Are You A Narcissist? Here Are 5 Traits Of A Narcissist


Self-confidence, self-esteem, and self-worth—without these essential ingredients, it would be difficult to feel good about ourselves or accomplish anything in life.

But how can we tell if our self-confidence goes too far? When does self-esteem turn into arrogance? How can you tell if your self-worth is fairly estimated or overinflated?

What’s the difference between having a healthy relationship with yourself and having a disordered case of narcissism?

Do You Feel That Most Other People Are “Below” You?

One of the most common traits of narcissists is a sense of superiority. They feel they are better than others and often look down on others with contempt.

This could take the form of judging other people as “stupid” while feeling that you are “highly intelligent.” Or maybe they are “ugly,” while you are “hot, beautiful, or handsome.” Perhaps you see yourself as “talented, interesting, and successful,” while everyone else seems to be “lazy, boring, and failing.”

Healthy self-worth is not so dependent on other people. You shouldn’t need to put others down to feel good about yourself.

Are Your Goals Based On Impressing People?

Narcissists tend to have goals that revolve around impressing other people and being seen in a positive light. Rather than having intrinsic goals that are meaningful to them, they often seek extrinsic rewards such as status, money, power, or fame—things they believe others will admire and envy.

Healthier goals, however, are based on what you want to achieve or accomplish, regardless of whether other people will be impressed. It shouldn’t matter to you whether or not other people will be envious of your success.

Do You Have Trouble Maintaining Deep Relationships?

Narcissists often have difficulty sustaining deep, meaningful relationships. They might be able to maintain shallow, surface-level relationships, but they often struggle with intimacy, closeness, and true connection.

This may be because they are so focused on themselves that they have trouble seeing and understanding the needs of others. It may also be related to how they use other people to meet their own needs without considering the wants or needs of the other person.

Healthy relationships cannot be one-sided. Support, respect, and consideration must flow in all directions.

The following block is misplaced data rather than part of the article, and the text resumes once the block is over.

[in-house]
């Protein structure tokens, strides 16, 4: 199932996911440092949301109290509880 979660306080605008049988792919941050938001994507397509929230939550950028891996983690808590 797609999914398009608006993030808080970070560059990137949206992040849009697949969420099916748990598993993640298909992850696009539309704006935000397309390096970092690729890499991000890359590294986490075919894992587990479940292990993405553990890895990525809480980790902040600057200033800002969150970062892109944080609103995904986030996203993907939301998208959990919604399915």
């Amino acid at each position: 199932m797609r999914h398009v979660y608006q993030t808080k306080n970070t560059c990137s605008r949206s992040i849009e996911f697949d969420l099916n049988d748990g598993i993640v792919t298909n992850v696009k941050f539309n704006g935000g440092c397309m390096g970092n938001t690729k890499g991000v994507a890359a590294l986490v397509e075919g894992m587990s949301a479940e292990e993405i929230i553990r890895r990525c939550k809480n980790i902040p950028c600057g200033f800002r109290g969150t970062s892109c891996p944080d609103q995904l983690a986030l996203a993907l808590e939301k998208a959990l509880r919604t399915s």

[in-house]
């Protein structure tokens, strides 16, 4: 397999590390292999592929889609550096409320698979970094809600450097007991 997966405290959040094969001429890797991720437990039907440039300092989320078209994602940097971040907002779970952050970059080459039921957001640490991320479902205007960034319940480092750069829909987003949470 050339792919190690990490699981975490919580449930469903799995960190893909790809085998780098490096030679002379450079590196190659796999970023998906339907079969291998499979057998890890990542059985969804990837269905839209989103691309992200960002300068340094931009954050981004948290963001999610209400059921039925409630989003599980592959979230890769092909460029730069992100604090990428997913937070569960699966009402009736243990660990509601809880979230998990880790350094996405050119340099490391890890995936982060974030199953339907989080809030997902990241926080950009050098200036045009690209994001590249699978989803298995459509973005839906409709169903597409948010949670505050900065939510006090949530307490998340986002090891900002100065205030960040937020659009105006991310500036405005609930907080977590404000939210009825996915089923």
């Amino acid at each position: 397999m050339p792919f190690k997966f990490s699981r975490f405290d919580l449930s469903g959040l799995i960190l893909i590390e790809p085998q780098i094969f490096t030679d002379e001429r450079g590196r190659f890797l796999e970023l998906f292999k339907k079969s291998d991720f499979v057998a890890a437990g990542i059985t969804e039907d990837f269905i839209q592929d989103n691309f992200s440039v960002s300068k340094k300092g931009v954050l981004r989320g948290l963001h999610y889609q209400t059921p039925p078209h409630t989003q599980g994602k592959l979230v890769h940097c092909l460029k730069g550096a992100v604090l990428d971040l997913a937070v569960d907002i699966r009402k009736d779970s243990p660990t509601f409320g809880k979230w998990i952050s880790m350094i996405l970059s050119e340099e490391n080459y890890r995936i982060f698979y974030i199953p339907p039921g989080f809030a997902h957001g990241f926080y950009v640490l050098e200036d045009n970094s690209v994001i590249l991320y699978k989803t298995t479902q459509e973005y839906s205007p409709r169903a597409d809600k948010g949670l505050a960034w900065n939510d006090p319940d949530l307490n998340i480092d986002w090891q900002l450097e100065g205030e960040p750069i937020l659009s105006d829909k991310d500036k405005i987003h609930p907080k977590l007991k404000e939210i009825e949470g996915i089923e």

Do You Expect Others To Focus Their Attention On You?

Narcissists often expect others to focus their attention on them and give them the validation they crave. They might fish for compliments or expect people to listen to them talk about themselves for hours on end.

They may go through life as if it were a stage performance—they are the star, and everyone else is just a supporting character in their drama.

They might also get angry or defensive if someone isn’t giving them the attention they think they deserve.

A healthy sense of self doesn’t require constant validation from others. You can feel good about yourself without needing to be the center of attention.

“Are You A Narcissist?”

Narcissistic personality disorder (NPD) is diagnosed when someone meets certain criteria, as outlined in the Diagnostic and Statistical Manual of Mental Disorders (DSM-5). This typically involves a series of questions and observations conducted by a trained mental health professional.

But in 2014, a team of researchers concluded that diagnosing narcissism with a Single Item Narcissism Scale might be possible. This is essentially a one-question test:

“Are you a narcissist?”

Narcissists don’t tend to feel shame or guilt about their narcissistic behaviors—in fact, they may see them as positive qualities. They will typically be aware of their narcissism and have no trouble admitting it.

People with a healthier attitude about themselves probably wouldn’t feel so comfortable answering “yes” to this question. Either because they know they aren’t or because they are self-conscious enough to feel bad about their occasional narcissistic tendencies.

If you’re unsure or are concerned that your disordered personality is interfering with your relationships and well-being, consider seeking professional help. A therapist can help you understand your thoughts and behaviors and work on ways to change them.